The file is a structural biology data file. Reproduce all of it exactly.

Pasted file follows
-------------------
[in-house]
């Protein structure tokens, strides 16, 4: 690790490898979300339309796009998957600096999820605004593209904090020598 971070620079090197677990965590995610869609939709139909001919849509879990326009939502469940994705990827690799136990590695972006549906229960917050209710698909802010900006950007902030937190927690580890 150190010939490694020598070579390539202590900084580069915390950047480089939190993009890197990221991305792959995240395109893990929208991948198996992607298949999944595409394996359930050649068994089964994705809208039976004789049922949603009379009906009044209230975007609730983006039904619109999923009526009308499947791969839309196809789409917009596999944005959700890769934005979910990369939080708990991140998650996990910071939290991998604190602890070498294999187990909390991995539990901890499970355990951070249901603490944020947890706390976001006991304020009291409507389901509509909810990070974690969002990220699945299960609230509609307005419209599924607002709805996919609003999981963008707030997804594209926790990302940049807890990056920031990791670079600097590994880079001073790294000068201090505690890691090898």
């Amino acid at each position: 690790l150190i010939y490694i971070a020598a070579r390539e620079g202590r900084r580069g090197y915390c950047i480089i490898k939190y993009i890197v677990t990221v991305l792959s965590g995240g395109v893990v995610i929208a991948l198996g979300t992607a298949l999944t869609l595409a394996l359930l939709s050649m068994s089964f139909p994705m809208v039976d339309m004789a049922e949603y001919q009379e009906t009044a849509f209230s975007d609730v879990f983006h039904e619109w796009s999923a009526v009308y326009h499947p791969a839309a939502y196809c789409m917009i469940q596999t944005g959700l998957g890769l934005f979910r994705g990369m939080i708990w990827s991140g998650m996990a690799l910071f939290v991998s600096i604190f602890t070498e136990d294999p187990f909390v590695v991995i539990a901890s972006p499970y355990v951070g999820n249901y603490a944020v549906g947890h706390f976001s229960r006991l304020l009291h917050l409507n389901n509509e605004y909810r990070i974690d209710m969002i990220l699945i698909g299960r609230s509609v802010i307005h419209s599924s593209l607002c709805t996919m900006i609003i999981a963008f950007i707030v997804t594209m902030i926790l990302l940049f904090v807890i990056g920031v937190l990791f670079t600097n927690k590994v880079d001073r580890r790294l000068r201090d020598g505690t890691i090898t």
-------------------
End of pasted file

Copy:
[in-house]
């Protein structure tokens, strides 16, 4: 690790490898979300339309796009998957600096999820605004593209904090020598 971070620079090197677990965590995610869609939709139909001919849509879990326009939502469940994705990827690799136990590695972006549906229960917050209710698909802010900006950007902030937190927690580890 150190010939490694020598070579390539202590900084580069915390950047480089939190993009890197990221991305792959995240395109893990929208991948198996992607298949999944595409394996359930050649068994089964994705809208039976004789049922949603009379009906009044209230975007609730983006039904619109999923009526009308499947791969839309196809789409917009596999944005959700890769934005979910990369939080708990991140998650996990910071939290991998604190602890070498294999187990909390991995539990901890499970355990951070249901603490944020947890706390976001006991304020009291409507389901509509909810990070974690969002990220699945299960609230509609307005419209599924607002709805996919609003999981963008707030997804594209926790990302940049807890990056920031990791670079600097590994880079001073790294000068201090505690890691090898």
């Amino acid at each position: 690790l150190i010939y490694i971070a020598a070579r390539e620079g202590r900084r580069g090197y915390c950047i480089i490898k939190y993009i890197v677990t990221v991305l792959s965590g995240g395109v893990v995610i929208a991948l198996g979300t992607a298949l999944t869609l595409a394996l359930l939709s050649m068994s089964f139909p994705m809208v039976d339309m004789a049922e949603y001919q009379e009906t009044a849509f209230s975007d609730v879990f983006h039904e619109w796009s999923a009526v009308y326009h499947p791969a839309a939502y196809c789409m917009i469940q596999t944005g959700l998957g890769l934005f979910r994705g990369m939080i708990w990827s991140g998650m996990a690799l910071f939290v991998s600096i604190f602890t070498e136990d294999p187990f909390v590695v991995i539990a901890s972006p499970y355990v951070g999820n249901y603490a944020v549906g947890h706390f976001s229960r006991l304020l009291h917050l409507n389901n509509e605004y909810r990070i974690d209710m969002i990220l699945i698909g299960r609230s509609v802010i307005h419209s599924s593209l607002c709805t996919m900006i609003i999981a963008f950007i707030v997804t594209m902030i926790l990302l940049f904090v807890i990056g920031v937190l990791f670079t600097n927690k590994v880079d001073r580890r790294l000068r201090d020598g505690t890691i090898t």